HONOLULU (KHON2) — The impacts of Hispanic peoples on Hawaiʻi is rather significant.

From cowboys to agriculture to music, peoples from across the Hispanic world have been coming to Hawaiʻi and integrating into its culture.

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For Hispanic Heritage Month, KHON2.com decided to explore some of the more significant impacts from Hispanic influence.

The first Hispanic in Hawaiʻi

The very first person with Hispanic descent to step foot on Hawaiʻi land was Francisco de Paula Marín.

He came to Hawaiʻi in 1794 when he was 20 years old and ended up becoming a business advisor, bookkeeper, sometime-physician and interpreter for King Kamehameha I.

This allowed him to gain access to land of his own and wealth; and within two years of his arrival in the islands, he was married and had children.

He is also the person responsible for planting the first fruits trees and plants in Hawaiʻi, including the pineapple in 1813.

Marín’s impact on Hawaiʻi’s economy has lasted for centuries and is responsible for many of the foods that Hawaiʻi is famous for, including pineapple, coffee, mango, avocado, guava, papaya and cocoa.

But he was also the first to plant onion, horseradish, cabbage, asparagus, corn, chili pepper, lime, lemon, orange, carrot, plum, fig, lettuce, olive, prickly pear cactus, parsley, pea, apricot, peach, pear, apple, eggplant, potato, tea and cotton.

He was also known for his elaborate and lush gardens which inspired future botanical gardens.

“His gardens attracted the attention of tourists and botanists alike; and it is fortunate that these visitors often wrote of his plants because the diary which he kept, although a valuable source of information, is incomplete,” wrote Kenneth Nagata in a 1985 article entitled Early Plant Introductions in Hawaiʻi.

Marin even introduced a vineyard, creating the first wine grown, harvested and produced in Hawaiʻi. This is why we have a Vineyard Boulevard in Honolulu; the road cut through Marin’s orchard.

Hispanics and Hawaiʻi’s paniolo

Cattle arrived in Hawaiʻi in 1793 when British Captain George Vancouver gifted them to King Kamehameha I.

But it wasn’t until the early 19th century that some kanaka maoli began to evolve their skills a paniolo. The destruction of the cows on Hawaiʻi’s ecosystem forced King Kamehameha III to request assistance from Mexico’s fabled cowboys.

In Mexico, cowboys are known as vaqueros; and some vaqueros came to Hawaiʻi to teach kanaka maoli how to ride horses and herd cattle. They taught them how to rope cattle, but kanaka maoli made cowboying their own since a tropical landscape is very different, eventually developing the paniolo.

It is said that kanaka maoli came up with the word paniolo because they could not correctly pronounce español.

The famous song Adios Ke Aloha was created by kanaka maoli paniolo Clyde “Kindy” Sproat. He infused newly developed Hawaiian guitar music with traditional cowboy themes.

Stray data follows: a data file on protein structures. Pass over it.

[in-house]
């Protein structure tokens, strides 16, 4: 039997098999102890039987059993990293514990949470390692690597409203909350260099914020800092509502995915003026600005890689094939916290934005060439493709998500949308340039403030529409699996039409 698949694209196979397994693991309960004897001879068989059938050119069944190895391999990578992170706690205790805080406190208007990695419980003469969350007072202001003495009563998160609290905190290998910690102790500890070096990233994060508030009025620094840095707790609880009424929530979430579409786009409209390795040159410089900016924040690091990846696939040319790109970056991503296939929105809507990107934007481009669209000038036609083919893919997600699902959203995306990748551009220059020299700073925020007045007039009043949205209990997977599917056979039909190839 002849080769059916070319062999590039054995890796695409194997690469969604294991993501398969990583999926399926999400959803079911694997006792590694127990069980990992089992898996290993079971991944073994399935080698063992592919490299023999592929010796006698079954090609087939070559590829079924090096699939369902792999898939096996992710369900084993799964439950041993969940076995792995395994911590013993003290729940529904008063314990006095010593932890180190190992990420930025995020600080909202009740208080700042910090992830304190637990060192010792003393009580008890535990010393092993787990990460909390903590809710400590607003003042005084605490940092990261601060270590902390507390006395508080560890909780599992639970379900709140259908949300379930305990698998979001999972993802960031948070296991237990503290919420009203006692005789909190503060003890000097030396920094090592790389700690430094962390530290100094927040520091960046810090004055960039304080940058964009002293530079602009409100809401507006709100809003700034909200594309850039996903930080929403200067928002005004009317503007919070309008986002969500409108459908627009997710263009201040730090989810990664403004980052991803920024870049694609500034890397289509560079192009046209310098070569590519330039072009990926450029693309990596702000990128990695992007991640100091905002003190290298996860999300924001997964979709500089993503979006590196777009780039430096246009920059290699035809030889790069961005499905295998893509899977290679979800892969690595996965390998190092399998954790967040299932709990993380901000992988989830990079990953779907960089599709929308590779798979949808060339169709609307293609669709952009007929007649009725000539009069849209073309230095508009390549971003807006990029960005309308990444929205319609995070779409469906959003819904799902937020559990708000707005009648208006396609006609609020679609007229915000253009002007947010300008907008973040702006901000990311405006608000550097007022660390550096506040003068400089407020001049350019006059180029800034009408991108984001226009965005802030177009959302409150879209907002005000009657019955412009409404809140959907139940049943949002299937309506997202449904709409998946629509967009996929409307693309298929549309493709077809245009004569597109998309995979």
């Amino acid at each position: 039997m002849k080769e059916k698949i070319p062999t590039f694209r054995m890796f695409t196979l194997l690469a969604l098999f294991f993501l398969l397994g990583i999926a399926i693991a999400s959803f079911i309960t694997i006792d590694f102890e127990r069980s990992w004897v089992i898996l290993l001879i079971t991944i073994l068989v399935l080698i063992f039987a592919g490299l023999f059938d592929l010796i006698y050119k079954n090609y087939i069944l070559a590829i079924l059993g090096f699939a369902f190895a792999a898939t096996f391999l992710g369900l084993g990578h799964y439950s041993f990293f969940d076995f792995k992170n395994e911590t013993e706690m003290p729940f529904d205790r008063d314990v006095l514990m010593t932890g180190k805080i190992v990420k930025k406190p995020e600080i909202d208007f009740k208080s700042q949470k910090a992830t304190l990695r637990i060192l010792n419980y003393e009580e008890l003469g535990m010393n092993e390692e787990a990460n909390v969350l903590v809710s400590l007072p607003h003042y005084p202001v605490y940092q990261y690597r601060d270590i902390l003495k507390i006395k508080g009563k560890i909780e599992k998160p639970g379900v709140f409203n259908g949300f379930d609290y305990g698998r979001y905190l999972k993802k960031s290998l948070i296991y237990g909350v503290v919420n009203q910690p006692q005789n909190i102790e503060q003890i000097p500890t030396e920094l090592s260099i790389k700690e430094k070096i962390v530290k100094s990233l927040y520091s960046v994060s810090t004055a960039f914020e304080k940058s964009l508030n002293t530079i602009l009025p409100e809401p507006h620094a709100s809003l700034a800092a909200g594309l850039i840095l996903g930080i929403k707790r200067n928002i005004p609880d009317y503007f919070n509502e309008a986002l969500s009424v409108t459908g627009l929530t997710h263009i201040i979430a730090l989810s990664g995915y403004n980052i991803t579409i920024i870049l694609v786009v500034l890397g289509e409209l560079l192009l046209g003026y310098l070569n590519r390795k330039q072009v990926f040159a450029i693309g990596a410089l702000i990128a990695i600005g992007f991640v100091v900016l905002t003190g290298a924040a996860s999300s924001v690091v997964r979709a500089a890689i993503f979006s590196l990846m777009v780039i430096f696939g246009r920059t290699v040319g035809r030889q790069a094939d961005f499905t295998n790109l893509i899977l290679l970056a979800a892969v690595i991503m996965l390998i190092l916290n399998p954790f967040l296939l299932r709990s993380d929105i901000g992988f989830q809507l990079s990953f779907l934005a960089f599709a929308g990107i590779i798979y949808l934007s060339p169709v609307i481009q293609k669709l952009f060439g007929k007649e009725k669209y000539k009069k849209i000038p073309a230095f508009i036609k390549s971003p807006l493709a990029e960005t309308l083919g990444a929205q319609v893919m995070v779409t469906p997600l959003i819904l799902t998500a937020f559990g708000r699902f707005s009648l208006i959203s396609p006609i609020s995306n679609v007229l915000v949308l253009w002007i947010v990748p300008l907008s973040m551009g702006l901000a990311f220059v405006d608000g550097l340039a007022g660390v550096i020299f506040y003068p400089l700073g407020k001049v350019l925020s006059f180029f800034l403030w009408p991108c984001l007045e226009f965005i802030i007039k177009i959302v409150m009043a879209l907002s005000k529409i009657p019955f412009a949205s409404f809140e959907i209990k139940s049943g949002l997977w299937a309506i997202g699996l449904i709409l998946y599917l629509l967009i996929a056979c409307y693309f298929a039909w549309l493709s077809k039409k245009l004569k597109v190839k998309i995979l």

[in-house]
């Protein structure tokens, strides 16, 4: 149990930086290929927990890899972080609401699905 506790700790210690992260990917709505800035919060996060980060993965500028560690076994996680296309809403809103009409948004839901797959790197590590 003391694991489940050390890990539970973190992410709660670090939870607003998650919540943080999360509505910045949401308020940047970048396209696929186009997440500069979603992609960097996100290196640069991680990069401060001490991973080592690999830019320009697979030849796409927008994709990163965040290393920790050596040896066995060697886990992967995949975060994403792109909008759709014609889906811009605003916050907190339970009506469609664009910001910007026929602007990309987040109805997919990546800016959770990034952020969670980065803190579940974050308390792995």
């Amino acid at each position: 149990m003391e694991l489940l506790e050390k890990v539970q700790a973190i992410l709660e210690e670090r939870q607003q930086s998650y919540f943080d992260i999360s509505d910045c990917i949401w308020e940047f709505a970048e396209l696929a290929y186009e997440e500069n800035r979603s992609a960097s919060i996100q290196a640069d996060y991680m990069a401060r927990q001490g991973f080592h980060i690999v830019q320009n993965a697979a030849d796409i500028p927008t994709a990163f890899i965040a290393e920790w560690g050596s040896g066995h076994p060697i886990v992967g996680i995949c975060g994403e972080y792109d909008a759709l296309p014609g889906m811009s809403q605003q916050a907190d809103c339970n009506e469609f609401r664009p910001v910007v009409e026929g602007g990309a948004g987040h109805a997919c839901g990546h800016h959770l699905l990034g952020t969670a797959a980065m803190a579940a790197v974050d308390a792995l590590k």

This collaboration led to the first group migration of Hispanics to Hawaiʻi.

Commerce and the arrival Hispanic workers

With all this activity taking place around ranching and agriculture, it wasn’t until the early 20th century that large migration occurred.

In 1878, the first Portuguese laborers arrived in Hawaiʻi at the urging of Jason Perry who convinced Hawaiʻi’s plantation owners that workers from Portugal was a good way of staffing their sugar plantation workforces. But long before this, Portuguese whalers — also known as Baleeiros — were frequent visitors of Lāhainā’s whaling port for decades.

In1899, there were two hurricanes that devastated the island of Puerto Rico. The storm brought 28 days of non-stop rain that wreaked havoc on agricultural commerce from the island.

The damage from the storm devastated the agricultural industry and left over 3,000 people dead and thousands more without shelter, food or work. Since most of the world’s sugar was coming from Puerto Rico, this caused a global shortage of sugar in the aftermath of the two hurricanes.

Hence, Hawaiʻi was primed to take a significant spot in the world’s sugar production system. So, in 1900, Hawaiʻi’s plantation owners started up a campaign to entice Puerto Rican laborers to their workforces.

The first group to arrive were 54 men who made the long and grueling journey from Puerto Rico to Hawaiʻi. They finally arrived in Hawaiʻi in 1901. Today, there is a monument on Hawaiʻi Island that commemorates their arrival.

Between 1907 and 1913, there were 9,000 Hispanic immigrants on six vessels shipped to Hawaiʻi to work on plantations. This included more Portuguese migrants. However, most of these migrants ended up leaving for California.

The introduction of the ukulele to Hawaiʻi

Although the ukulele was not invented in Hawai’i or by kanaka maoli, it has been embraced by local populations and is the most recognized instrument in Hawaiian music. The ukulele was originally called a machête.

It was invented in Madeira, a Portuguese volcanic archipelago, and introduced to Hawai’i by Madeiran slaves and indentured servants who were brought to Hawai’i to work on sugar plantations beginning in 1876.

The ukulele is the most significant instrument introduced to kanaka maoli and has been cemented as an essential component of Hawaiian music is.

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So, that’s the long and the short of it. Hispanics have a significant and deep impact on the places they choose to settle. They have brought with them a great deal of gifts that continue to give back to Hawaiʻi.